Port of Napier full year profit rises 14% to record as more cargo crosses wharves

Profit rose to $13.4m in the 12 months ended Sept. 30.

Port of Napier posted a 14 percent gain in annual profit to a record after increasing container and bulk cargo volumes, allowing New Zealand's fourth-largest container port to increase dividends to its Hawke's Bay Regional Council owner.

Profit rose to $13.4 million in the 12 months ended Sept. 30, from $11.8 million a year earlier, according to the company's annual report. Sales rose 8 percent to $67 million.

The port company is positioning itself as a hub for shipping in anticipation of visits by larger vessels, which would make fewer stops to pick up cargo that had been drawn from across central New Zealand. Dredging in its latest year has deepened the port's draft to 12.4 metres, giving it more capacity to handle big ships, and it spent $19 million adding two container cranes, forecasting a 20 percent lift in container volumes in the current year.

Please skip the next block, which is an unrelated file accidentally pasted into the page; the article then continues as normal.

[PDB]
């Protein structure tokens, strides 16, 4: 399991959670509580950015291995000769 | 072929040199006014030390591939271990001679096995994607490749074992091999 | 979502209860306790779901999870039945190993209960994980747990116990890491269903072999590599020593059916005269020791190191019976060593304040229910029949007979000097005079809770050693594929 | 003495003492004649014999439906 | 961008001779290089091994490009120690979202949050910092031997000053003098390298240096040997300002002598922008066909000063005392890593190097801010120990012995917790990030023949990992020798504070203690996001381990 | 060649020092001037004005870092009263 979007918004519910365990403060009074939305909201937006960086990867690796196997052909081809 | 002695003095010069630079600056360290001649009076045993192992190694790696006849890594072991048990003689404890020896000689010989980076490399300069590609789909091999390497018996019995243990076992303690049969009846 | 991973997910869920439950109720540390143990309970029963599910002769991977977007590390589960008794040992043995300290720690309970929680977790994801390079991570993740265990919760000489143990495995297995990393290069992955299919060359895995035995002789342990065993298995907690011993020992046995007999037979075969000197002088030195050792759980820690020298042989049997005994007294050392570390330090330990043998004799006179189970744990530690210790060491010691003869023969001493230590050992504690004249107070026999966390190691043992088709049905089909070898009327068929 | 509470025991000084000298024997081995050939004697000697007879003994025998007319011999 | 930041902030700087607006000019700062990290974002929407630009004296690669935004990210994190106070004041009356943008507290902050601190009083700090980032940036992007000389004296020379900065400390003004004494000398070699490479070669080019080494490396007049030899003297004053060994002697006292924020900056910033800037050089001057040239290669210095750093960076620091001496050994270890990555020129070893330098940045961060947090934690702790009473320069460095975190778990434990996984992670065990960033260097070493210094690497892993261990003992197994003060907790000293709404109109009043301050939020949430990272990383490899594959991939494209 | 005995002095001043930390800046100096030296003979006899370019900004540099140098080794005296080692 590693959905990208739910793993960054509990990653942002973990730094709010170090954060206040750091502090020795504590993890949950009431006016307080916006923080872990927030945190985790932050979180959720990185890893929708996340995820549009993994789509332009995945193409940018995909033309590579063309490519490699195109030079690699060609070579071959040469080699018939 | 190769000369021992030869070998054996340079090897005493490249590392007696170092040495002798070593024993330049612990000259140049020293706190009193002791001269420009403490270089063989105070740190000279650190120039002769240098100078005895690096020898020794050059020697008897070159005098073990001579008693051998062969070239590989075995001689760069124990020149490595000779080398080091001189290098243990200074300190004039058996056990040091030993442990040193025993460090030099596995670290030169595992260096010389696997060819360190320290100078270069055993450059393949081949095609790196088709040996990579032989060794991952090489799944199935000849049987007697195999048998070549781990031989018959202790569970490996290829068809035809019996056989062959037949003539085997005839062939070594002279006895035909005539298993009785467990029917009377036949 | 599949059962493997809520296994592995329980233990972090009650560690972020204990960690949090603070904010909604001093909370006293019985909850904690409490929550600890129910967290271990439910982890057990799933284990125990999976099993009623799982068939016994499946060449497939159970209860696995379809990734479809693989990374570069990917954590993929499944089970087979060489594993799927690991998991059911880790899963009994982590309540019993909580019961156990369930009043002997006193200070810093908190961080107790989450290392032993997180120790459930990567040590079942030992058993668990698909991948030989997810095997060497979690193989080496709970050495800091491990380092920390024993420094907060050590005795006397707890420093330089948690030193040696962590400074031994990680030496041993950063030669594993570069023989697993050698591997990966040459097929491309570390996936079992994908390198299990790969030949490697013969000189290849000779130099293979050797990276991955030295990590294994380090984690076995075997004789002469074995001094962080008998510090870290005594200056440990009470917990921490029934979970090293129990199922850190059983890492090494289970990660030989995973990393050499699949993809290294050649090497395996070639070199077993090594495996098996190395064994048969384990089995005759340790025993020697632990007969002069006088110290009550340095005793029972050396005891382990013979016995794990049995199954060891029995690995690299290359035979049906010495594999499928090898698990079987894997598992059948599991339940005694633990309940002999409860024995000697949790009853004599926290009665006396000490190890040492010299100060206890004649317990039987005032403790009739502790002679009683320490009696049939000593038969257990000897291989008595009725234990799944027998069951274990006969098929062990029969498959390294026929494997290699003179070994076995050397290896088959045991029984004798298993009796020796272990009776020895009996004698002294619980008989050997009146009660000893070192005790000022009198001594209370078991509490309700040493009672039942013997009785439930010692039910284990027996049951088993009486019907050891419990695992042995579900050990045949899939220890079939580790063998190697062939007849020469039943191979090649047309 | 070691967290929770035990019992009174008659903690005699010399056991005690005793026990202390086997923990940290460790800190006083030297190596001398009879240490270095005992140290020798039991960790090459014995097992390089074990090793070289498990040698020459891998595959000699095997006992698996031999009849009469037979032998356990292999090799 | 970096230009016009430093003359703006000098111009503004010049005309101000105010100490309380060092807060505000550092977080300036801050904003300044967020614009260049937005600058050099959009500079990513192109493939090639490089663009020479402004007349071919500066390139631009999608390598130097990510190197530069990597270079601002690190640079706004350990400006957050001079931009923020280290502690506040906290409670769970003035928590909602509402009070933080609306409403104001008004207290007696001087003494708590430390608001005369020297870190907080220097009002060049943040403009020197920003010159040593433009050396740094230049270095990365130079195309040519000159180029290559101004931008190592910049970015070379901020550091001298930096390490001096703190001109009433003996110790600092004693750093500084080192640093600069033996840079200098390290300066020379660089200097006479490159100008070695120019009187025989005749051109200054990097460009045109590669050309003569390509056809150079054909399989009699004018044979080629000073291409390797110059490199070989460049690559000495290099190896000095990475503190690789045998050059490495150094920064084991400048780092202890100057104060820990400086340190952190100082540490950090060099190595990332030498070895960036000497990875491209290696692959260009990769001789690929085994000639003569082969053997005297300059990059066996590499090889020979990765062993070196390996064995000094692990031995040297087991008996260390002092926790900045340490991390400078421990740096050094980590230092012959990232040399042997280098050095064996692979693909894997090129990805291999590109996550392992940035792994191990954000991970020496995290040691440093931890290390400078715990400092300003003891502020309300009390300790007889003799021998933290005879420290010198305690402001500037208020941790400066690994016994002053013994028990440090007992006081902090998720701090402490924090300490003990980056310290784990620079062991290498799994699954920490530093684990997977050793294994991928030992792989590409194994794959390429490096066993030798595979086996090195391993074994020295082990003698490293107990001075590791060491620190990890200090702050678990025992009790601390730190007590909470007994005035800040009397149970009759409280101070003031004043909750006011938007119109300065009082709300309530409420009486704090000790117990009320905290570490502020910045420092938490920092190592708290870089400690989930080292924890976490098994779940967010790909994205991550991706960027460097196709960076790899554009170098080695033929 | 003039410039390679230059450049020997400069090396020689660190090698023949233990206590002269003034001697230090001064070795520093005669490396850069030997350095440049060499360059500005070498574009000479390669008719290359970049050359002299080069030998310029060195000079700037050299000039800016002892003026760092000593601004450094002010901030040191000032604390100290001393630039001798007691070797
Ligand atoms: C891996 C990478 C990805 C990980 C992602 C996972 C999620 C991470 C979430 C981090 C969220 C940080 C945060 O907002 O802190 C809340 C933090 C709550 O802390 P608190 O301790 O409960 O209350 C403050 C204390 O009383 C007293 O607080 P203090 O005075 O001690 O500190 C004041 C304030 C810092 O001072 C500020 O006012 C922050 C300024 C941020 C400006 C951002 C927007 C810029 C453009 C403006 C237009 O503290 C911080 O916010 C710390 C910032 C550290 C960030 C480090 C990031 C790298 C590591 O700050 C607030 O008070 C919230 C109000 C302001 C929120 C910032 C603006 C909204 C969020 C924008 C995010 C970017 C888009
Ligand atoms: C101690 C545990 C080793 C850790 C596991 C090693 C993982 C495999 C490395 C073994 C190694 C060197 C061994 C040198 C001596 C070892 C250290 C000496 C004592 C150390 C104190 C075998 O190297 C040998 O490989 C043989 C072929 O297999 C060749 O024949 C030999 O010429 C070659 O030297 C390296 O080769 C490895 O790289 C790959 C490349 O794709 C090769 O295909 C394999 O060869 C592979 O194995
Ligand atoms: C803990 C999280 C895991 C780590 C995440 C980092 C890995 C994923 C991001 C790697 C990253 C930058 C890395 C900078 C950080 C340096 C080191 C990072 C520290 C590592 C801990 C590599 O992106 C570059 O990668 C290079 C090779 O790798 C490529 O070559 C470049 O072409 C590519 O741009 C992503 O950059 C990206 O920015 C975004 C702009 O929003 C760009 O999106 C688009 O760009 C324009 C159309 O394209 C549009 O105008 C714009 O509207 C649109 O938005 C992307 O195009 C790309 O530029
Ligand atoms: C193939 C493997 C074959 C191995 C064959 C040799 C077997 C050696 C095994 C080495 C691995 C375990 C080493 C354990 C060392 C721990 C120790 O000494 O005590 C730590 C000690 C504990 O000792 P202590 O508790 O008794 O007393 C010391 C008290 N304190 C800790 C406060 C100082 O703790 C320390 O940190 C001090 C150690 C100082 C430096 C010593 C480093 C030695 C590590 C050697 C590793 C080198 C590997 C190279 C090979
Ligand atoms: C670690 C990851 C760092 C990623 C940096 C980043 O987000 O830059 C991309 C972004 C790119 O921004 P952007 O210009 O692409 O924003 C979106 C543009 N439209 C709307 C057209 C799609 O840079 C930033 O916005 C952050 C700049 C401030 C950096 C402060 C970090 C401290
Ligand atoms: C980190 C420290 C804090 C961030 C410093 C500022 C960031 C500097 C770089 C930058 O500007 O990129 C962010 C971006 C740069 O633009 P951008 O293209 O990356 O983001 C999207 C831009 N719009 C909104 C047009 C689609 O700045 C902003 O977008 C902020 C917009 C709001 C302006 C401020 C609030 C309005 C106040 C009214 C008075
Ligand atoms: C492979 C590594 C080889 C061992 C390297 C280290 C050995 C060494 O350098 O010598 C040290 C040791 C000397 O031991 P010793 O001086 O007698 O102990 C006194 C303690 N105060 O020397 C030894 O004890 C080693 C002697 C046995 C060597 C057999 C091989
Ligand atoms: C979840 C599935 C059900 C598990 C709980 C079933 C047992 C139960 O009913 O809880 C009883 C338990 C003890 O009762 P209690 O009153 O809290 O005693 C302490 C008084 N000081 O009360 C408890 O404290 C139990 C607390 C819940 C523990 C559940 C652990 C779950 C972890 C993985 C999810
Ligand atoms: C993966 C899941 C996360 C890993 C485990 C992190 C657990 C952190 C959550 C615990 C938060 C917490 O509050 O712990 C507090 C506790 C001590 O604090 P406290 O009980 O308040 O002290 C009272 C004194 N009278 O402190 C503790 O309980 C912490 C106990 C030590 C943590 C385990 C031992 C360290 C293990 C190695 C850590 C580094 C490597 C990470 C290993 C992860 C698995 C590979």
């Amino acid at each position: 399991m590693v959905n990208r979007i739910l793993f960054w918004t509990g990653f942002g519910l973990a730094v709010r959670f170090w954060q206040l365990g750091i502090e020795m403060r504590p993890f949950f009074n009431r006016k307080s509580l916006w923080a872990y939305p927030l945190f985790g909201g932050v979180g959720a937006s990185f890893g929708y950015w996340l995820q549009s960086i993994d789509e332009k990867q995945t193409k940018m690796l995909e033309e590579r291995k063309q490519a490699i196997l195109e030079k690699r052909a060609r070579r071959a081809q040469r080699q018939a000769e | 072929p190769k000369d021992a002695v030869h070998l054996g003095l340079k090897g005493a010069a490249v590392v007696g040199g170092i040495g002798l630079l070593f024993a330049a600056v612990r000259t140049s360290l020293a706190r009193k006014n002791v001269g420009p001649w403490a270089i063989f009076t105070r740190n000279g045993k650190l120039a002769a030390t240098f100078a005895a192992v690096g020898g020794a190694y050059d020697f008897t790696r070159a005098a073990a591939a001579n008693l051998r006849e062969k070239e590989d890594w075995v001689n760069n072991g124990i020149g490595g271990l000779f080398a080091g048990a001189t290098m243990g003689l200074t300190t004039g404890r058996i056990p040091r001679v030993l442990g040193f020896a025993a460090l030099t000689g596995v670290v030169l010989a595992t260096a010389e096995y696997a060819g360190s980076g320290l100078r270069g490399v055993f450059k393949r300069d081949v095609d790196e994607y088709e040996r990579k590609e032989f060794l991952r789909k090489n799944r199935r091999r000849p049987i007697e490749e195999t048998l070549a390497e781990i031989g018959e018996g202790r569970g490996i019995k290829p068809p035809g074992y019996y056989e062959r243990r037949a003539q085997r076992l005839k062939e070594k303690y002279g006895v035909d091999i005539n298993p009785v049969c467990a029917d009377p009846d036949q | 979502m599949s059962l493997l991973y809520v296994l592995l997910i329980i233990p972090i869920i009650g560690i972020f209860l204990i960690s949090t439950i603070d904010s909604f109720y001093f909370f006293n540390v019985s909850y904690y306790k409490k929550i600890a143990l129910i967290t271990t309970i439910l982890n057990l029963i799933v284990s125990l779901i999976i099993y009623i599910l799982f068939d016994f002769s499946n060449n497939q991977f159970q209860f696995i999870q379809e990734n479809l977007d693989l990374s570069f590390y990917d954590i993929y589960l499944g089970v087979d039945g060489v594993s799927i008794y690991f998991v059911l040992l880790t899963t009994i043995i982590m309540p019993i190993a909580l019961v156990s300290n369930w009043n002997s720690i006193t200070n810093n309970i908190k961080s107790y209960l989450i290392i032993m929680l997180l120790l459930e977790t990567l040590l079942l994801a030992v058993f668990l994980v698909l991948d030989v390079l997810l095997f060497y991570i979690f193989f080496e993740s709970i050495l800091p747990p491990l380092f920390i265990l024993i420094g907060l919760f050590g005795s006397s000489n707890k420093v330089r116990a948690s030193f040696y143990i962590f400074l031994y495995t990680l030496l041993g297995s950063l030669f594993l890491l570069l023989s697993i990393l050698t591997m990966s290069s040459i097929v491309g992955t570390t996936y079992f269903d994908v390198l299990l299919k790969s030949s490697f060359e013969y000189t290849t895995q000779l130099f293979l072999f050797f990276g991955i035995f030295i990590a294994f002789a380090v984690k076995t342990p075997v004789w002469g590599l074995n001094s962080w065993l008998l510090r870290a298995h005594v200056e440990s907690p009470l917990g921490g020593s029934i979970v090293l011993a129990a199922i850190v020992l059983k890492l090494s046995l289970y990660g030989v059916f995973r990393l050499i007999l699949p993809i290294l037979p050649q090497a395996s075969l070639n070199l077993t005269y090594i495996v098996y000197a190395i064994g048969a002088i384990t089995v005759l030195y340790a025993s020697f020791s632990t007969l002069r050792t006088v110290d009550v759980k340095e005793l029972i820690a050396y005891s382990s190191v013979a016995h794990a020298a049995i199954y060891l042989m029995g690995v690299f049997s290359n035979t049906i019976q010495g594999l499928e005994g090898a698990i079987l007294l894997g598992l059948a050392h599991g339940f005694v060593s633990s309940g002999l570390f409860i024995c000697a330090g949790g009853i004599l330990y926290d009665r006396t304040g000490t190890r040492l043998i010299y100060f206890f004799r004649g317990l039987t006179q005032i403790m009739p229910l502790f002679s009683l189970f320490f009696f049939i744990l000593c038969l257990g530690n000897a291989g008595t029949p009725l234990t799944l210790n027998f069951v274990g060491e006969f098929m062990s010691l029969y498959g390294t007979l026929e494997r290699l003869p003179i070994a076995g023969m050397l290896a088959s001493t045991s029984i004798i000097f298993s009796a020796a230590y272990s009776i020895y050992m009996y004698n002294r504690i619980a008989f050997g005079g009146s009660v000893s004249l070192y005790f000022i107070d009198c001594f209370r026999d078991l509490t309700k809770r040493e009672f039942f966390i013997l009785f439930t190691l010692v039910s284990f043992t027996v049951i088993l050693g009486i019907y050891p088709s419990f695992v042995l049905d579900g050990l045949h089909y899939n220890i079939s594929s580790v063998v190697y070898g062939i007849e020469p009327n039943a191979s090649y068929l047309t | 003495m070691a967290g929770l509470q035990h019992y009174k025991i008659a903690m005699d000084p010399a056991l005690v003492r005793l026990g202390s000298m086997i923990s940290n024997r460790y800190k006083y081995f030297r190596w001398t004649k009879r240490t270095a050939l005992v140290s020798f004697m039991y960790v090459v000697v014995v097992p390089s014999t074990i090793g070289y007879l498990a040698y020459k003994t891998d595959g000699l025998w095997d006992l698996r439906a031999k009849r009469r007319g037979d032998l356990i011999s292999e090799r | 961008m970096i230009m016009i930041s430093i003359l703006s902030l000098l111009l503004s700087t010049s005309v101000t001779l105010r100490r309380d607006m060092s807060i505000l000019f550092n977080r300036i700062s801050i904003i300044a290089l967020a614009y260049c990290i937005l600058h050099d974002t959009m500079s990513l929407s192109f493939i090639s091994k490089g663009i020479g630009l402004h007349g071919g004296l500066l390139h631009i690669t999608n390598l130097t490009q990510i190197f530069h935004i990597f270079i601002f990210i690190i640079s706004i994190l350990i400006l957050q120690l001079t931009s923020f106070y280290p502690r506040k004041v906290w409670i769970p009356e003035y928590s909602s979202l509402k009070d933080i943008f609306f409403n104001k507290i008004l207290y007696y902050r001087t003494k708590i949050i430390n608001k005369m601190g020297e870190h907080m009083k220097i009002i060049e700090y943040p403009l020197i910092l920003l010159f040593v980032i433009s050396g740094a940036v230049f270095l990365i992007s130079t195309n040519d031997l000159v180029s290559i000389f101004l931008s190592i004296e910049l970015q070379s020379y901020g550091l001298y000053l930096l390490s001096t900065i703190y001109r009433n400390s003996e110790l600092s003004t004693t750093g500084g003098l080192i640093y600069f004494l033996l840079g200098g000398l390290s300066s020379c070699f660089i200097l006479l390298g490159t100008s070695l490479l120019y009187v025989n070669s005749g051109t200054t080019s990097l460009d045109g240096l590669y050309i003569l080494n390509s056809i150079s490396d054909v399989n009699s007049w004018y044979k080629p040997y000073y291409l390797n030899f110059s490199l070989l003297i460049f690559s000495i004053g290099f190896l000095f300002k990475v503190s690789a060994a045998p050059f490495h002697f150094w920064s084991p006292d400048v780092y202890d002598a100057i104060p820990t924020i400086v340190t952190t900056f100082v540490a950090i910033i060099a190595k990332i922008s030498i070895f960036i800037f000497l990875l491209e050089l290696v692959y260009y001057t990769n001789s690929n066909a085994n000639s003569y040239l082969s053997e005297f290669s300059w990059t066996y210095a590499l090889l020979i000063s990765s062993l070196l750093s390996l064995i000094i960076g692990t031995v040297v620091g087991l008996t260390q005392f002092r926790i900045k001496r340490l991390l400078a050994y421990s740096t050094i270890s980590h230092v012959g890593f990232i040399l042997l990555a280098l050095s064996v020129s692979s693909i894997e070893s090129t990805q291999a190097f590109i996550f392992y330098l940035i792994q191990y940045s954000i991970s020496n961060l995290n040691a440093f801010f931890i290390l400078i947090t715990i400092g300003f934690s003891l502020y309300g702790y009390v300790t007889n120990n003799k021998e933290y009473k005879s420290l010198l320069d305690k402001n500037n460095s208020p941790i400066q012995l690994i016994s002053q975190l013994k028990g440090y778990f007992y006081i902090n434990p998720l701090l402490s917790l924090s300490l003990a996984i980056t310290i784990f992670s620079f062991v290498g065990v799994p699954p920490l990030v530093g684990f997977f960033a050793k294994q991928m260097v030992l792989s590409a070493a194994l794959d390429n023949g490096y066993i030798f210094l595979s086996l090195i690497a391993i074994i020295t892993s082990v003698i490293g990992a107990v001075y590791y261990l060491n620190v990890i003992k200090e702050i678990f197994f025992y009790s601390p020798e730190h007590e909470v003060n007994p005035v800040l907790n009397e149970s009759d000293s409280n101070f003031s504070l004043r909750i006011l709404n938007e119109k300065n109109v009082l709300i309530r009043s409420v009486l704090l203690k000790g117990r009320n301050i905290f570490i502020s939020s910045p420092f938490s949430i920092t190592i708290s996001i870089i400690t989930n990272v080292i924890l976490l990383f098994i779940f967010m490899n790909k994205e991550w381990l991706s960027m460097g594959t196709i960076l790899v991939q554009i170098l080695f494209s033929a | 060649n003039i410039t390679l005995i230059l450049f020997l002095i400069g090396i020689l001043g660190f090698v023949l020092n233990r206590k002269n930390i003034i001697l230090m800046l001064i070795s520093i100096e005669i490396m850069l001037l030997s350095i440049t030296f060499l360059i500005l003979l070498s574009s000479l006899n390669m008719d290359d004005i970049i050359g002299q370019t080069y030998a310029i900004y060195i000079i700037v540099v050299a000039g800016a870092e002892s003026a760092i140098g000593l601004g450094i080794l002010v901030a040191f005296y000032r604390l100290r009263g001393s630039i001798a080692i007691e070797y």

The port handled 2.4 million tonnes of bulk cargo, up 3.2 percent on the year, while container volumes rose 6.8 percent to 220,048 TEUs (twenty foot equivalent units), putting it in fourth place behind Port of Tauranga, Ports of Auckland and Lyttelton Port Co. Napier now handles 8 percent of New Zealand's total exports by weight. Total throughput was 4.1 million tonnes.

The port will make a final dividend payment to the council of about $3.2 million, making $6.99 million for the year, up from $6.1 million.

The results were released to coincide with the annual meeting, at which chairman Jim Scotland stepped down after 10 years in the role. He is being replaced by director Alasdair MacLeod.